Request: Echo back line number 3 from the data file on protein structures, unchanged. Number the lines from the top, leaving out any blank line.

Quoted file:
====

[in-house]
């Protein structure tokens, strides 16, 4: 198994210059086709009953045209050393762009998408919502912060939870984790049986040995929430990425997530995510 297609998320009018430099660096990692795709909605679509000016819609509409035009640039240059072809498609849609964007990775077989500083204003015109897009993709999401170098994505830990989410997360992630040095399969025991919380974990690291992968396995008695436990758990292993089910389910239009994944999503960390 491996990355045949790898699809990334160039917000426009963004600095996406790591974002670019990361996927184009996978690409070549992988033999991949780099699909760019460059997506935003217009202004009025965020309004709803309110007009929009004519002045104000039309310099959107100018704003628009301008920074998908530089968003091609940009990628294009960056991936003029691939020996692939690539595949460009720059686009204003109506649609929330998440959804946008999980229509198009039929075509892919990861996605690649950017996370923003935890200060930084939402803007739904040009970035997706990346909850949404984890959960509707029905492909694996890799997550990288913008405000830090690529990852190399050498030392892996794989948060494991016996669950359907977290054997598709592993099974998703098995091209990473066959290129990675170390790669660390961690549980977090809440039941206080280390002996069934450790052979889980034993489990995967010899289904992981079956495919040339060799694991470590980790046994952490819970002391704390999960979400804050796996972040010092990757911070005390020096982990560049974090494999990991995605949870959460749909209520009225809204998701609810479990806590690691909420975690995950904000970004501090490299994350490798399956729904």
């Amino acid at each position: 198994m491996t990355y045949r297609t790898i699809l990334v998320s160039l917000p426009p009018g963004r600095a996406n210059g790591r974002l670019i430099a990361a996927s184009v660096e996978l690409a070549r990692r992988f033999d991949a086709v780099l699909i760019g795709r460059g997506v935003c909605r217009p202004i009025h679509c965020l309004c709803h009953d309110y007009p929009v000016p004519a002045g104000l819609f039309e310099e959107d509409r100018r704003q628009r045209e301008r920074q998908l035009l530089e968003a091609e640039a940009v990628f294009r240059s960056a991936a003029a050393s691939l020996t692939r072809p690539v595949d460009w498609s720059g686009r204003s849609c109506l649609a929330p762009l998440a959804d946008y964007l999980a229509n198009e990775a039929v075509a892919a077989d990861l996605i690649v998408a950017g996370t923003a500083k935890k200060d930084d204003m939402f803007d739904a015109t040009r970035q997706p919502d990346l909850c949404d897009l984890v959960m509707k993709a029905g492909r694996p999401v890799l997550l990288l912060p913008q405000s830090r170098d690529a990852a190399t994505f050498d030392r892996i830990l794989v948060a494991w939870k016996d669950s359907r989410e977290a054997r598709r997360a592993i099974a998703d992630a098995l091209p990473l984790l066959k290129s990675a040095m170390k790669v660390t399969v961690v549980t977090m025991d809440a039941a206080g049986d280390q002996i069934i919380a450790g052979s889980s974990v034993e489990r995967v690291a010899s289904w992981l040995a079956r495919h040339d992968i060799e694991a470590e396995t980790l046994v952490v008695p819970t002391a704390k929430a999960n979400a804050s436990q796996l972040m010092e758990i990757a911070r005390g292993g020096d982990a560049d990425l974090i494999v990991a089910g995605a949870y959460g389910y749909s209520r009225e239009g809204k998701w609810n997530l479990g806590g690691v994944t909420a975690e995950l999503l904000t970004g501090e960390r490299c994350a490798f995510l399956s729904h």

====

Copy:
């Amino acid at each position: 198994m491996t990355y045949r297609t790898i699809l990334v998320s160039l917000p426009p009018g963004r600095a996406n210059g790591r974002l670019i430099a990361a996927s184009v660096e996978l690409a070549r990692r992988f033999d991949a086709v780099l699909i760019g795709r460059g997506v935003c909605r217009p202004i009025h679509c965020l309004c709803h009953d309110y007009p929009v000016p004519a002045g104000l819609f039309e310099e959107d509409r100018r704003q628009r045209e301008r920074q998908l035009l530089e968003a091609e640039a940009v990628f294009r240059s960056a991936a003029a050393s691939l020996t692939r072809p690539v595949d460009w498609s720059g686009r204003s849609c109506l649609a929330p762009l998440a959804d946008y964007l999980a229509n198009e990775a039929v075509a892919a077989d990861l996605i690649v998408a950017g996370t923003a500083k935890k200060d930084d204003m939402f803007d739904a015109t040009r970035q997706p919502d990346l909850c949404d897009l984890v959960m509707k993709a029905g492909r694996p999401v890799l997550l990288l912060p913008q405000s830090r170098d690529a990852a190399t994505f050498d030392r892996i830990l794989v948060a494991w939870k016996d669950s359907r989410e977290a054997r598709r997360a592993i099974a998703d992630a098995l091209p990473l984790l066959k290129s990675a040095m170390k790669v660390t399969v961690v549980t977090m025991d809440a039941a206080g049986d280390q002996i069934i919380a450790g052979s889980s974990v034993e489990r995967v690291a010899s289904w992981l040995a079956r495919h040339d992968i060799e694991a470590e396995t980790l046994v952490v008695p819970t002391a704390k929430a999960n979400a804050s436990q796996l972040m010092e758990i990757a911070r005390g292993g020096d982990a560049d990425l974090i494999v990991a089910g995605a949870y959460g389910y749909s209520r009225e239009g809204k998701w609810n997530l479990g806590g690691v994944t909420a975690e995950l999503l904000t970004g501090e960390r490299c994350a490798f995510l399956s729904h």